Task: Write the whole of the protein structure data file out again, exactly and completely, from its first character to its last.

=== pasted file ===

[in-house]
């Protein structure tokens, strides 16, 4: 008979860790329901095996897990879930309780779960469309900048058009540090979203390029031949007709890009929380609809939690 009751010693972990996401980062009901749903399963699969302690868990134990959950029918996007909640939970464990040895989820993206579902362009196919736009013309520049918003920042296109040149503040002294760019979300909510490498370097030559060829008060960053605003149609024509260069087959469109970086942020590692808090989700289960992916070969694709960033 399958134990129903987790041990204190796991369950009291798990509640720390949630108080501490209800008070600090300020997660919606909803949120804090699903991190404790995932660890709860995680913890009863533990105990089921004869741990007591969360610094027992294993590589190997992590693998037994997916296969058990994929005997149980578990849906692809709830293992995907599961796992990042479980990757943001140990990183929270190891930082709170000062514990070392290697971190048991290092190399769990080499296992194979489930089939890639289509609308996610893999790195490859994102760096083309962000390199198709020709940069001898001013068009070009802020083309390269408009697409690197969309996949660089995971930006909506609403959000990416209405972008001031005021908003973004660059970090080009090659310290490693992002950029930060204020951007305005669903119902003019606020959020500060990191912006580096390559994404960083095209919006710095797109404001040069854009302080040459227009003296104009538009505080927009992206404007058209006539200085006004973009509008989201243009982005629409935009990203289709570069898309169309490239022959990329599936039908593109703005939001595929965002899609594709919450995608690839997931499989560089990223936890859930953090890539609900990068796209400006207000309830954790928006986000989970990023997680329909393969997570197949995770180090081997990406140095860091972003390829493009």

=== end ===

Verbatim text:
[in-house]
């Protein structure tokens, strides 16, 4: 008979860790329901095996897990879930309780779960469309900048058009540090979203390029031949007709890009929380609809939690 009751010693972990996401980062009901749903399963699969302690868990134990959950029918996007909640939970464990040895989820993206579902362009196919736009013309520049918003920042296109040149503040002294760019979300909510490498370097030559060829008060960053605003149609024509260069087959469109970086942020590692808090989700289960992916070969694709960033 399958134990129903987790041990204190796991369950009291798990509640720390949630108080501490209800008070600090300020997660919606909803949120804090699903991190404790995932660890709860995680913890009863533990105990089921004869741990007591969360610094027992294993590589190997992590693998037994997916296969058990994929005997149980578990849906692809709830293992995907599961796992990042479980990757943001140990990183929270190891930082709170000062514990070392290697971190048991290092190399769990080499296992194979489930089939890639289509609308996610893999790195490859994102760096083309962000390199198709020709940069001898001013068009070009802020083309390269408009697409690197969309996949660089995971930006909506609403959000990416209405972008001031005021908003973004660059970090080009090659310290490693992002950029930060204020951007305005669903119902003019606020959020500060990191912006580096390559994404960083095209919006710095797109404001040069854009302080040459227009003296104009538009505080927009992206404007058209006539200085006004973009509008989201243009982005629409935009990203289709570069898309169309490239022959990329599936039908593109703005939001595929965002899609594709919450995608690839997931499989560089990223936890859930953090890539609900990068796209400006207000309830954790928006986000989970990023997680329909393969997570197949995770180090081997990406140095860091972003390829493009």